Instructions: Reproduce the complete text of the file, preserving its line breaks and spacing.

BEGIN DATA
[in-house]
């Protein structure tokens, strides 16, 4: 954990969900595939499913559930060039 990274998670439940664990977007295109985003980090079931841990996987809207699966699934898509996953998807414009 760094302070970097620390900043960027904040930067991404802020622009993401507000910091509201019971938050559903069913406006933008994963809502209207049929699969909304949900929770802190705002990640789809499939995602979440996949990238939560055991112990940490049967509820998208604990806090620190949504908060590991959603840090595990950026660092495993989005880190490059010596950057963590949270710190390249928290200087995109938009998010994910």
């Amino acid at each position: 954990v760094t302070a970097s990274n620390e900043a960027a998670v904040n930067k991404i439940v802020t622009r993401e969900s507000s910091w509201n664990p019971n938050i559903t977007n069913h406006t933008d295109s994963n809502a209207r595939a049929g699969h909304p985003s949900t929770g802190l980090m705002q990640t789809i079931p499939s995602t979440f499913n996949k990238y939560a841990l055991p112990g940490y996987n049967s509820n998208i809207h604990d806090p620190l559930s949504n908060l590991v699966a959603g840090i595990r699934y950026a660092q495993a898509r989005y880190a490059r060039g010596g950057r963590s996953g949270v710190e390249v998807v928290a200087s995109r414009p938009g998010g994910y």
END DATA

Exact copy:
[in-house]
């Protein structure tokens, strides 16, 4: 954990969900595939499913559930060039 990274998670439940664990977007295109985003980090079931841990996987809207699966699934898509996953998807414009 760094302070970097620390900043960027904040930067991404802020622009993401507000910091509201019971938050559903069913406006933008994963809502209207049929699969909304949900929770802190705002990640789809499939995602979440996949990238939560055991112990940490049967509820998208604990806090620190949504908060590991959603840090595990950026660092495993989005880190490059010596950057963590949270710190390249928290200087995109938009998010994910």
């Amino acid at each position: 954990v760094t302070a970097s990274n620390e900043a960027a998670v904040n930067k991404i439940v802020t622009r993401e969900s507000s910091w509201n664990p019971n938050i559903t977007n069913h406006t933008d295109s994963n809502a209207r595939a049929g699969h909304p985003s949900t929770g802190l980090m705002q990640t789809i079931p499939s995602t979440f499913n996949k990238y939560a841990l055991p112990g940490y996987n049967s509820n998208i809207h604990d806090p620190l559930s949504n908060l590991v699966a959603g840090i595990r699934y950026a660092q495993a898509r989005y880190a490059r060039g010596g950057r963590s996953g949270v710190e390249v998807v928290a200087s995109r414009p938009g998010g994910y």